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Newsletter January 2017


U.S. Treasury Department data released in December revealed that Japan has surpassed China as the largest foreign holder of U.S. Treasuries. For years, China has held more U.S. Treasury debt than any other country, making it the single largest foreign creditor. As pressure has mounted for China to allow its currency to float freely, it has gradually been selling Treasuries in order to raise liquidity and help elevate its currency.

China has been careful not to create any perceived issues with its currency since the yuan became part of the International Monetary Fund’s (IMF) special drawing rights in October 2016. This will allow the yuan to become a legitimate reserve currency along with the euro, pound and dollar. China’s position in U.S. debt is at its lowest levels since 2010.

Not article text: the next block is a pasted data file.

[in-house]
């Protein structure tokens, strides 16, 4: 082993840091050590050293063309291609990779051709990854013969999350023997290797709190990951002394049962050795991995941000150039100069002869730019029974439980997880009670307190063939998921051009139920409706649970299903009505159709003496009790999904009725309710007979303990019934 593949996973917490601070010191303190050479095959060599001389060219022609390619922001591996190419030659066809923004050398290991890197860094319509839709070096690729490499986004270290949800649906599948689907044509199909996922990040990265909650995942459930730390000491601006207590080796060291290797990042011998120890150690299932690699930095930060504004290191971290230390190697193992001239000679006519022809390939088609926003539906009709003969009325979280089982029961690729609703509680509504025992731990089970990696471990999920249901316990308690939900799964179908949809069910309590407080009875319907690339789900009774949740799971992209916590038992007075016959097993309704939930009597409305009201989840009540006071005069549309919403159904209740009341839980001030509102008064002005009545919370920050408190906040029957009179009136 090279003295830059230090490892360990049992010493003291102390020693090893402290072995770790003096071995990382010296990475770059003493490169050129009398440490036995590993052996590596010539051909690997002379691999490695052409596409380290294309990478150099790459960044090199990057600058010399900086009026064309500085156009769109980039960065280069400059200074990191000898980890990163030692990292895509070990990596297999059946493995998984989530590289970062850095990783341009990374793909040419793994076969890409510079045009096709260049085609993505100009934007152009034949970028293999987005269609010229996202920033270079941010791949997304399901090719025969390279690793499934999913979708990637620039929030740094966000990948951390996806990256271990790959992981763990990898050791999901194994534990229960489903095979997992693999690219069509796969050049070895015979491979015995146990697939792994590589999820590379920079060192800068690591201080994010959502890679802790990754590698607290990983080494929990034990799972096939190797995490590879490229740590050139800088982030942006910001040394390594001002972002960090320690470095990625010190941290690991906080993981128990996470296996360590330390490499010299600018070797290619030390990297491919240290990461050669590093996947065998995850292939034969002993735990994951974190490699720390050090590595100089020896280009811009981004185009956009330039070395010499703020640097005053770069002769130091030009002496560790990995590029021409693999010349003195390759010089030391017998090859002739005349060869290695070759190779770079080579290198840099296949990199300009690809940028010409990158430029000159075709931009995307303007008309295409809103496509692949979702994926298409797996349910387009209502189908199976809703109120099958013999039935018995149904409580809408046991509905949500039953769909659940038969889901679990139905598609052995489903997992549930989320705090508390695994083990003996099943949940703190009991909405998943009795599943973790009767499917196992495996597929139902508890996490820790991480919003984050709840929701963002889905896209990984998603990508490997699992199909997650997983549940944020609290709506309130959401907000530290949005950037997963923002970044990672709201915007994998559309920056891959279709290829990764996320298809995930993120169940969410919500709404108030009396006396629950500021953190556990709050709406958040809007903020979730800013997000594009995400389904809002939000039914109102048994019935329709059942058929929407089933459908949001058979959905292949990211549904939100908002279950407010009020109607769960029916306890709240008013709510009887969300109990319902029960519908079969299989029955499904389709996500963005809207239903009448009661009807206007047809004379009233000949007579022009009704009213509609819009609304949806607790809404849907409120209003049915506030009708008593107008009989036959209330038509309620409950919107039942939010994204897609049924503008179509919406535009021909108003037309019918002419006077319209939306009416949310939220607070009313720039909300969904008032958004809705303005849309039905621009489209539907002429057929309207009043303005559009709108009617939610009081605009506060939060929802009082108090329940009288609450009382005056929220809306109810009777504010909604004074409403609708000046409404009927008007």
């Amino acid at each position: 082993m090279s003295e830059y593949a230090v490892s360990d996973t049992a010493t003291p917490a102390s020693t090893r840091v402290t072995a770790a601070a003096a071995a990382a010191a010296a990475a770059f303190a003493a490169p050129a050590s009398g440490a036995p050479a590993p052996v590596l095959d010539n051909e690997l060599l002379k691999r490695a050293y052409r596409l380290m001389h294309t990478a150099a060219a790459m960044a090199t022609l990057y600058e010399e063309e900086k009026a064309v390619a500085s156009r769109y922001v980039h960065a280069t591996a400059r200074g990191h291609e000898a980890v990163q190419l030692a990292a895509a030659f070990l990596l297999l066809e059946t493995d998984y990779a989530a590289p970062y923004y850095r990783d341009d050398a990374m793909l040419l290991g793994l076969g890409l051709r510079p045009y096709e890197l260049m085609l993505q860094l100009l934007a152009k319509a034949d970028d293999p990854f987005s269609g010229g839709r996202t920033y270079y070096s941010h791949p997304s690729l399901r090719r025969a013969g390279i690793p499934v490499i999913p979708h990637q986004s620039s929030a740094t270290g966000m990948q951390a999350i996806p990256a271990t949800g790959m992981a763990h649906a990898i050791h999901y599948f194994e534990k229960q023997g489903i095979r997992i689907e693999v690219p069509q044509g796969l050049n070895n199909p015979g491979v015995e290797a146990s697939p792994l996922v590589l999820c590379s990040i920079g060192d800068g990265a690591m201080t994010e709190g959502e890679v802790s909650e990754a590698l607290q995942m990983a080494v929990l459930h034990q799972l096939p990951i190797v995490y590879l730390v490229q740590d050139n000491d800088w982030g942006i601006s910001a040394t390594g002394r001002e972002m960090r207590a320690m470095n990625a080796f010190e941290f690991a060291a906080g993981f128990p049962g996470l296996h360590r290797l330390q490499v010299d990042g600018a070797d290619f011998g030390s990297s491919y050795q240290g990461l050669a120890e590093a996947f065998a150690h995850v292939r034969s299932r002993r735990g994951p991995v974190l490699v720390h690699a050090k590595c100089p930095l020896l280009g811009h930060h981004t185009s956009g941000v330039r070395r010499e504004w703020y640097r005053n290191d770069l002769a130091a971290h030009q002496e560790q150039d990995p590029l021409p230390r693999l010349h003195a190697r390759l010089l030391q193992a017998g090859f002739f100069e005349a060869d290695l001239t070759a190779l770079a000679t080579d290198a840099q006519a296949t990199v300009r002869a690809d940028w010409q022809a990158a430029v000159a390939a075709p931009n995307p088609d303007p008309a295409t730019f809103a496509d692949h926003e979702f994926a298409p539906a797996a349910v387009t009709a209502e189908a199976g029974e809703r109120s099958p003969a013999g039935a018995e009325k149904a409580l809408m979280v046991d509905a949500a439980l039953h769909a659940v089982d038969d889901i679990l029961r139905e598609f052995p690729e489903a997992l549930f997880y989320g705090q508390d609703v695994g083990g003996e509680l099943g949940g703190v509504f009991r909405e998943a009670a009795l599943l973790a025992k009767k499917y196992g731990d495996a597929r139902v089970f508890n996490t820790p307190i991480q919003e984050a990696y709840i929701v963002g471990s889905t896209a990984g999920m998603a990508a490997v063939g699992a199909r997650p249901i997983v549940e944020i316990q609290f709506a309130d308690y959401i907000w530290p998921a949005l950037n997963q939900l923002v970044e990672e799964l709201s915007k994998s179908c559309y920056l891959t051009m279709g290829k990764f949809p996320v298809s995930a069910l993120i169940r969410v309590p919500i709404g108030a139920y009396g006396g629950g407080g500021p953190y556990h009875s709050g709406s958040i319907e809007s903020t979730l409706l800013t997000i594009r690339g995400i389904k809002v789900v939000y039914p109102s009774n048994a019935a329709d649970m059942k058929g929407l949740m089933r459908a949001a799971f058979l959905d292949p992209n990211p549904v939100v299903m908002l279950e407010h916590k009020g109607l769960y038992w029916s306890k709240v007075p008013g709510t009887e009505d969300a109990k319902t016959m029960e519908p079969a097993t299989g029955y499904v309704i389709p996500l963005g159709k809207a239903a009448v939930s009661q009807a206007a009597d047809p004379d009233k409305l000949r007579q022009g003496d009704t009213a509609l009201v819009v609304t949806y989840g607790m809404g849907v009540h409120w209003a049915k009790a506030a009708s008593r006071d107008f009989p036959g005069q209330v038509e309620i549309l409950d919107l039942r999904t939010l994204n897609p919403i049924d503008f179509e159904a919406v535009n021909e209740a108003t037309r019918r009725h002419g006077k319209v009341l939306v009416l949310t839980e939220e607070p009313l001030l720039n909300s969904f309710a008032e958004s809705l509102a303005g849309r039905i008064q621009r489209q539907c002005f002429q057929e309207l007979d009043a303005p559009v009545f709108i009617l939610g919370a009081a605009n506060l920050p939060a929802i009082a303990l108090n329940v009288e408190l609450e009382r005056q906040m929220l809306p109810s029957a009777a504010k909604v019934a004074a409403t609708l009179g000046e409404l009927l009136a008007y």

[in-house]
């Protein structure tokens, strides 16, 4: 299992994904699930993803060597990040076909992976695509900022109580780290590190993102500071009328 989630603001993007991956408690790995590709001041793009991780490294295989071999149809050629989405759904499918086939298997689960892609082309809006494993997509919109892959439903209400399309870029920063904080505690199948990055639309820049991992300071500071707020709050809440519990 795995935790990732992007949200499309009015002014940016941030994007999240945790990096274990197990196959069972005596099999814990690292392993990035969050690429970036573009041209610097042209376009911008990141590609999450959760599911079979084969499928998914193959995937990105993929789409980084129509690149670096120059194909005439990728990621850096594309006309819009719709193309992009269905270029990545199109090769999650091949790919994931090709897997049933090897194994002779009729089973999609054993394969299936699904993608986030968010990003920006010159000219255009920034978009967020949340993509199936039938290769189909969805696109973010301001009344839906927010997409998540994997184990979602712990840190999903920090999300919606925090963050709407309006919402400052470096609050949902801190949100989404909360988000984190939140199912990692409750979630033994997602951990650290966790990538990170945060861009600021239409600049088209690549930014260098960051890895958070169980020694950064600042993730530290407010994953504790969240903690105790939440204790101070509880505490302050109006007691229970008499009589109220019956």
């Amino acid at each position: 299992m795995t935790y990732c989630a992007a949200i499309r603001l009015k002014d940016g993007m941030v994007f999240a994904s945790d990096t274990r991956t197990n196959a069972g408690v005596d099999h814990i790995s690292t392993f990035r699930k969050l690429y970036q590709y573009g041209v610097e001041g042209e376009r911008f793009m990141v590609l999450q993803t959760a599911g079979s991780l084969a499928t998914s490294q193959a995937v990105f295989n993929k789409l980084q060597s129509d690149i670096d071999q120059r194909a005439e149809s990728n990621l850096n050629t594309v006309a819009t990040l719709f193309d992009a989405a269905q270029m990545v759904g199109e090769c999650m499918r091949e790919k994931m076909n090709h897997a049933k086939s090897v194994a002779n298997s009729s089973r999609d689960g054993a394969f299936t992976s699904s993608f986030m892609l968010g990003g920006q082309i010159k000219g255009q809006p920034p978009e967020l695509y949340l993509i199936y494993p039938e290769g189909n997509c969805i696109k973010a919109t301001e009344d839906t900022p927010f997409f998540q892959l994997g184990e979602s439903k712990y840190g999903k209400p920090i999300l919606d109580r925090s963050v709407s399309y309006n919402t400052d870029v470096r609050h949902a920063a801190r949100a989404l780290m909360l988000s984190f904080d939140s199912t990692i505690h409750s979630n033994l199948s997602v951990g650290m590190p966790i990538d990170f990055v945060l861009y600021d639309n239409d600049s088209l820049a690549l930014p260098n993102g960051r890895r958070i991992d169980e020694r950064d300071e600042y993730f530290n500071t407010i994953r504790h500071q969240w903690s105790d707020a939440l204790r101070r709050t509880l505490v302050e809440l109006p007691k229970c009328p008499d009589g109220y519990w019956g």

Upcoming elections in France and Germany are being influenced by sentiment in other European countries. Regardless of the country, populists throughout Europe share similar sentiment regarding immigration, austerity measures and rules brought upon by the European Union (EU). The concern is that strengthening sentiment could help lead certain EU members’ discontent with the status quo and follow in Britain’s footsteps. European leaders and the ECB are all very sensitive to the possibility of additional EU departures.

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Sources: U.S. Treasury, IMF, Bloomberg, Eurostat, europa.eu, ECB